When a loved one has a chronic illness, it can impact the members of a Georgia family in significant ways. One of the most important steps to make sure that a sick family member has everything he or she needs is to move forward with the care planning process. Thinking ahead and planning for the future can reduce financial and legal complications down the road.
Having a child is a huge milestone for you and your spouse. It is exciting and intimidating all at once. Parenting brings many new opportunities, challenges and responsibilities in various factors of your life. As you embark on this new adventure, it is important not to neglect the importance of estate planning.
A Georgia couple may think that they do not need to make any financial or legal plans because they are young, do not have kids or are not wealthy. In reality, estate planning, including wills, is a smart choice for couples of all income levels and ages. Lack of planning can lead to complications in the future, and it's never too early to have legal and financial protections in place.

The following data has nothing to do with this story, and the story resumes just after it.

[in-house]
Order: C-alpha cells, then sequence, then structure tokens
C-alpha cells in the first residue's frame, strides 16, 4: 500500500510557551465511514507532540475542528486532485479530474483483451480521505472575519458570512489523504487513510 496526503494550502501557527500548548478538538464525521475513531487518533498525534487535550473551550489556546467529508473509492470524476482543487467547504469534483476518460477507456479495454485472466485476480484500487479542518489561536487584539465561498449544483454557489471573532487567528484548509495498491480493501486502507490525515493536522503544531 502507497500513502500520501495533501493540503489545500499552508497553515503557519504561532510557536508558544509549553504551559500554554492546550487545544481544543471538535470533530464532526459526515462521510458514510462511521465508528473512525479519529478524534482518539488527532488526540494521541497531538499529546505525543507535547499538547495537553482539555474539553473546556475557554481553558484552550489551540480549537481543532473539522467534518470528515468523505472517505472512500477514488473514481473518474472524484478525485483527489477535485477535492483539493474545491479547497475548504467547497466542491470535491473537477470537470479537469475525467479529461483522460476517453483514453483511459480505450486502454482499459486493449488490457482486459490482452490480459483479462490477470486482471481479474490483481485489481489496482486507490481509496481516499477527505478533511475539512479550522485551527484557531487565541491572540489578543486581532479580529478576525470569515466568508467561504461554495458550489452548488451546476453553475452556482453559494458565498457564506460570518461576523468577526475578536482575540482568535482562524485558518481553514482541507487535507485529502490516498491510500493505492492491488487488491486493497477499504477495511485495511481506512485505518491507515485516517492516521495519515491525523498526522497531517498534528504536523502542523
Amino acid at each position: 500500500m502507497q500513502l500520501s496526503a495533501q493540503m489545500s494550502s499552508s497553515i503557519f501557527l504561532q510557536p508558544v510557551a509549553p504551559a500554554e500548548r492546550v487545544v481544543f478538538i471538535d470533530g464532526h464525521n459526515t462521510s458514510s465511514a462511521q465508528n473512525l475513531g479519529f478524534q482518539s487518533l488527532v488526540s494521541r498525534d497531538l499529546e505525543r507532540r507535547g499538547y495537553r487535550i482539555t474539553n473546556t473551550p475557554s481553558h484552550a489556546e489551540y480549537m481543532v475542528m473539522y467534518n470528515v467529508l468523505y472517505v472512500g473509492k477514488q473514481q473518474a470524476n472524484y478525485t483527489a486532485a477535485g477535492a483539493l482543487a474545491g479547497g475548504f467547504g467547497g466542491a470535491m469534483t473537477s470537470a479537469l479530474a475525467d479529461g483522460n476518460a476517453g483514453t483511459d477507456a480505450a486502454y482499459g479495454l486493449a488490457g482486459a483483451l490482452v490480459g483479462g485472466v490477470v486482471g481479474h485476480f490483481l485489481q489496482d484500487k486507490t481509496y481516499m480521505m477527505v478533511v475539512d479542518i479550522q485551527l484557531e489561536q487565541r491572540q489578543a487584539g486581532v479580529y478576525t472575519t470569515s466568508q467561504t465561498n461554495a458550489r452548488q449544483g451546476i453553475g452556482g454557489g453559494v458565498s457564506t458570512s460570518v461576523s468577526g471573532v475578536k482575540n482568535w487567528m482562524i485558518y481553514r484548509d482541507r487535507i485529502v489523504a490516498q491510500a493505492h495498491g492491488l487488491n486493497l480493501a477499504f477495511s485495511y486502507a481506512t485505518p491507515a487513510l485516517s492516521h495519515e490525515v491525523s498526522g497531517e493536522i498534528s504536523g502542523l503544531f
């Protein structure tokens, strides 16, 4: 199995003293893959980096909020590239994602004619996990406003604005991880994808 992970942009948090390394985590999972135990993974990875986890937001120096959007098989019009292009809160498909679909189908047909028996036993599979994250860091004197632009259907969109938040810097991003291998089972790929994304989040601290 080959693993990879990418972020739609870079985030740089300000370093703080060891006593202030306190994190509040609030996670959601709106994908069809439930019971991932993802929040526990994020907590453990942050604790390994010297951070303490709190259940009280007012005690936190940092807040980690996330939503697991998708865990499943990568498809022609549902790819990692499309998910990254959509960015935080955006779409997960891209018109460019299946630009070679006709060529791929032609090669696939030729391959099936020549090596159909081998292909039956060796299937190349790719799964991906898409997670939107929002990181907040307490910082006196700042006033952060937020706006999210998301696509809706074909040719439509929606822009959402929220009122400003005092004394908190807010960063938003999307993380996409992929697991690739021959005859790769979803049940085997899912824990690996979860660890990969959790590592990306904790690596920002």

Receiving bad news about one's health can be a substantial setback. It can also cause Georgia residents to feel the need to get their affairs in order, including those relating to their end-of-life wishes. Wills and other estate planning documents can help parties ensure that those wishes are known ahead of time, even if the prognosis is not dire.
People in their golden years often have increased needs for care. Though many can rely on their savings or on adult children for long-term care, there are many seniors in Georgia who do not have those options. They often have to rely on Medicaid to ensure that their needs are met. However, many state lawmakers are worried that the aging population may result in a strain on state budgets as society tries to find a way to care for increased numbers of senior citizens. Medicaid planning will be a vital part of dealing with this potential problem.
When two Georgia families join together through marriage, it can be a legally and financially complex process. It's not easy to join two lives together, and simply changing names and having accounts adjusted is not enough. Blended families will find it beneficial to take certain estate planning steps as well, including making sure wills are updated and trusts are drafted.